What is phishing?
Phishing is the attempt by cyber criminals to obtain sensitive information such as usernames, passwords, and credit card details (and, indirectly money), by posing as a trustworthy entity in an electronic communication (email, text message, etc.) Phishing tactics usually request that the victim click on a link, leading to a fraudulent website designed to fool the person into submitting the desired information.
How to spot phishing
If you look at the sample phishing emails received at McGill, you'll see that it can be hard to distinguish a scam/phishing email from a legitimate one. Scammers can easily reuse legitimate emails (and just replace the links), or copy images and other content they find online to create realistic looking emails and fake websites. Here are some tips to watch for, but remember that anyone can be a target, and it's easy to be fooled.
- It's incredibly easy to buy a URL/web address with the word "McGill" in it. There are millions of potential combinations that could be used. Just because you see the word McGill (or any other company/institution name) in a URL, doesn't mean it's legitimate, or owned/managed by McGill University. It is even easier to send out an email with a fake address that looks like it comes from a friend, coworker, or business contact, and it doesn't cost anything.
- Look for the domain name in a URL. One way to know if a link is fake is to check the domain name in the URL by hovering your mouse over it. The domain name is the part immediately to the left of the first forward slash (including the .ca, .gov, .edu, .com, .net, .org) until the first dot, reading to the left.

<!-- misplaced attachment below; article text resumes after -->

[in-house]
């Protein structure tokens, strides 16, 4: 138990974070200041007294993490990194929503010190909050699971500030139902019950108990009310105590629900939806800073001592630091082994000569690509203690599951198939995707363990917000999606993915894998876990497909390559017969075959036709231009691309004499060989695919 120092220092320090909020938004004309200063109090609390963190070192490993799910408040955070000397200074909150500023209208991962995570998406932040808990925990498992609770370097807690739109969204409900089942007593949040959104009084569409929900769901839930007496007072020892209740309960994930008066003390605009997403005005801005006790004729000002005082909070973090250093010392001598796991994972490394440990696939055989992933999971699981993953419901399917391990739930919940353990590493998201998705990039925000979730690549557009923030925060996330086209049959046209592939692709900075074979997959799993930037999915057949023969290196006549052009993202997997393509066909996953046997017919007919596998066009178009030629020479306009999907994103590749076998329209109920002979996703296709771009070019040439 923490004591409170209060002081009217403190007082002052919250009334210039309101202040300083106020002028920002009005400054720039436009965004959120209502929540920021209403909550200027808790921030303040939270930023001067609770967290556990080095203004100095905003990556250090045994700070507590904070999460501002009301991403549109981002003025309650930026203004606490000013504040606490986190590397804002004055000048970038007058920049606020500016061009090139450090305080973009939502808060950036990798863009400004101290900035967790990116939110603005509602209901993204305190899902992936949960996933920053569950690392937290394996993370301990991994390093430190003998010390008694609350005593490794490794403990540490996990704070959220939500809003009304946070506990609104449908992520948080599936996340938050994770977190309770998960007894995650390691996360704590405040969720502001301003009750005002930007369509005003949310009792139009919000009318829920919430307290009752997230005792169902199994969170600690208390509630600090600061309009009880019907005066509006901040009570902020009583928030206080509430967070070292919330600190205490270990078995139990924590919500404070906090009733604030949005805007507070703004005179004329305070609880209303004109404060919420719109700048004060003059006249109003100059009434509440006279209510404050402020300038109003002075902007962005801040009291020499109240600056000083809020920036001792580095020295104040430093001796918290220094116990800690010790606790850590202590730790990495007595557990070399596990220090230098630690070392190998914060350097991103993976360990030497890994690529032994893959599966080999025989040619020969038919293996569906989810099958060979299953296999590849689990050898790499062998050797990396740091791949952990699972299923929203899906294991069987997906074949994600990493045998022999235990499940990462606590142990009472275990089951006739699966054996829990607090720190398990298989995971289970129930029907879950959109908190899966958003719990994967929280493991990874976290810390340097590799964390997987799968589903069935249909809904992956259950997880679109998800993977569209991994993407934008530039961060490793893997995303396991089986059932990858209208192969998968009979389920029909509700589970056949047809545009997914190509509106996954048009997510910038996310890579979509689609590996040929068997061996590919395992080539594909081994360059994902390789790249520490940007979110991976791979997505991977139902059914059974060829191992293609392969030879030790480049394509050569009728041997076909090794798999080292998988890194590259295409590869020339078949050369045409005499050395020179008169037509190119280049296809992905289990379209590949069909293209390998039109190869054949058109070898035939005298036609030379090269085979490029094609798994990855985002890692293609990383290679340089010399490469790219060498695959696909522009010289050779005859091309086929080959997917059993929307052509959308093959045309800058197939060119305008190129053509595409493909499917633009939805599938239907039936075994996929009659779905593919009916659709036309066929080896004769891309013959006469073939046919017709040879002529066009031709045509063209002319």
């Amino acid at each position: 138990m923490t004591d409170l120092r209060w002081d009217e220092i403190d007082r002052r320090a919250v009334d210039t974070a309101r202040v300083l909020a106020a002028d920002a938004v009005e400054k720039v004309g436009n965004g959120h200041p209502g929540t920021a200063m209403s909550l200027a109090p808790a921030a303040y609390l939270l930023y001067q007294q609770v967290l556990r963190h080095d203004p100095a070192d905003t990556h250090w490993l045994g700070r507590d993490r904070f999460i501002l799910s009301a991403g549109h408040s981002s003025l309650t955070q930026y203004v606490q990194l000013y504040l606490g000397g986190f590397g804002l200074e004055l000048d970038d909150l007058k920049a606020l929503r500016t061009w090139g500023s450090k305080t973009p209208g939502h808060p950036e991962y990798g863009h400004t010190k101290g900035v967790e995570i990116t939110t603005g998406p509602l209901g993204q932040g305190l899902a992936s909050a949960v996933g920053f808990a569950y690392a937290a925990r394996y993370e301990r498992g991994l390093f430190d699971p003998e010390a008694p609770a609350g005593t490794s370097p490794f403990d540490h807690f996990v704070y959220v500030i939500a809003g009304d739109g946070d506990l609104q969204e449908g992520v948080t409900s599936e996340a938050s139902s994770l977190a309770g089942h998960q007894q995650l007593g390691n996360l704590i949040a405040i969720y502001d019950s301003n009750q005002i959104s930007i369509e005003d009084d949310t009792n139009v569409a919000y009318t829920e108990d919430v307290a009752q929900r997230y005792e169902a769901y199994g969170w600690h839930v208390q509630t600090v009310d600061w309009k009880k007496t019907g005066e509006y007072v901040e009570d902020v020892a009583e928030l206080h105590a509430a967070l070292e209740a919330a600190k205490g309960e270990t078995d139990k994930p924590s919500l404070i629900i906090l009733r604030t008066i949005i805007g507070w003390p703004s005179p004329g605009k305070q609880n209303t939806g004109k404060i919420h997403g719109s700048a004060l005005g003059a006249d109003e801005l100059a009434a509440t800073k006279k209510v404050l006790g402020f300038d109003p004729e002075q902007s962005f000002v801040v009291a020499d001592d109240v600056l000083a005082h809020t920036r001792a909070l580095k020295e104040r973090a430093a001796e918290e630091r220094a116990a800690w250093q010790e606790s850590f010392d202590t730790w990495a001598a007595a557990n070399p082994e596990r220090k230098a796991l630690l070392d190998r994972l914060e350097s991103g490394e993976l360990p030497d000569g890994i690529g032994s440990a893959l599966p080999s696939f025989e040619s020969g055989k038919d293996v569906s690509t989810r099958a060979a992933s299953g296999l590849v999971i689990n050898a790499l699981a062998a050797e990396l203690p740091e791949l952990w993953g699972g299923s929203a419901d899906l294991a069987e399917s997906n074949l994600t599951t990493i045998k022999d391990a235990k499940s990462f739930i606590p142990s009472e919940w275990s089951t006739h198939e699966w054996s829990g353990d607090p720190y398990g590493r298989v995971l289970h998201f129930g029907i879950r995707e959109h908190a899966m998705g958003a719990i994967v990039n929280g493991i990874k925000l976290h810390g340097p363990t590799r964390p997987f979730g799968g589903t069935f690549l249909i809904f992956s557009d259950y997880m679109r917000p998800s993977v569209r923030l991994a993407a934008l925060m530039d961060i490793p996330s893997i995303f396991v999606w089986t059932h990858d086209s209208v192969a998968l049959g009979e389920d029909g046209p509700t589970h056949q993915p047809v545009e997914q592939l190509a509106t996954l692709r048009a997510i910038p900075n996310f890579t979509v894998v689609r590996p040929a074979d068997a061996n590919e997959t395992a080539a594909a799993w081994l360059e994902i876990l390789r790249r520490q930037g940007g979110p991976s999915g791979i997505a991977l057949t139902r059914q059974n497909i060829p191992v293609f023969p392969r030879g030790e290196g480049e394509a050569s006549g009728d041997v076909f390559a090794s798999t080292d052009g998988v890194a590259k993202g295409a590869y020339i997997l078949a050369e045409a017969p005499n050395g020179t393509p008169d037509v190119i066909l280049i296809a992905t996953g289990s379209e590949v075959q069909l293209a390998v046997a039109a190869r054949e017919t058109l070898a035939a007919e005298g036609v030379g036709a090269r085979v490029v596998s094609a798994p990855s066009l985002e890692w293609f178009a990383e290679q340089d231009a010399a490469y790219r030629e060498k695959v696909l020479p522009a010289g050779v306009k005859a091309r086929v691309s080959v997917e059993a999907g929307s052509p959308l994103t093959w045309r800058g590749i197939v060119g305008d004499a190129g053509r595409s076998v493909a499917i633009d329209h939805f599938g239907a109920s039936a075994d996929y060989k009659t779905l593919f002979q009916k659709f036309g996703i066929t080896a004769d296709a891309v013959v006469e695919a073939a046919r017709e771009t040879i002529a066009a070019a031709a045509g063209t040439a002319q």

IMPORTANT: We don't recommend attempting to hover over a link on a mobile device.
- If someone you don't know is sending an attachment, don't open it! Viruses and malware can be packaged in a .zip file, a Word document, a PDF, and many other types of attachments. If someone you do know sent an attachment you weren't expecting, we recommend calling them before opening it. Their account could have been compromised and used without their knowledge.
- Scammers often use threatening language or try to create a sense of urgency to get readers to panic and follow their instructions without stopping to question them.
- Spelling mistakes and bad grammar can often (but not always) be found in phishing emails.
- Fancy/legitimate-sounding group names in the signature. Even with targeted emails (spear-phishing), scammers don't always bother to look up the actual name of the group/unit they supposedly belong to. Instead, they make up a generic name that could possibly apply.
- Copy/paste of branding. This could be copyright info, contact details taken off a website, logos, etc. Sometimes, it's easier to spot since the scammers don't always format it to match the rest of their email.
For more information on protecting yourself from phishing scams, take our online IT Security Awareness training. It's completely anonymous, and you can watch it from anywhere, at any time
When in doubt, don't click it!
At any time, you can phishing [at] mcgill.ca (report a suspicious email).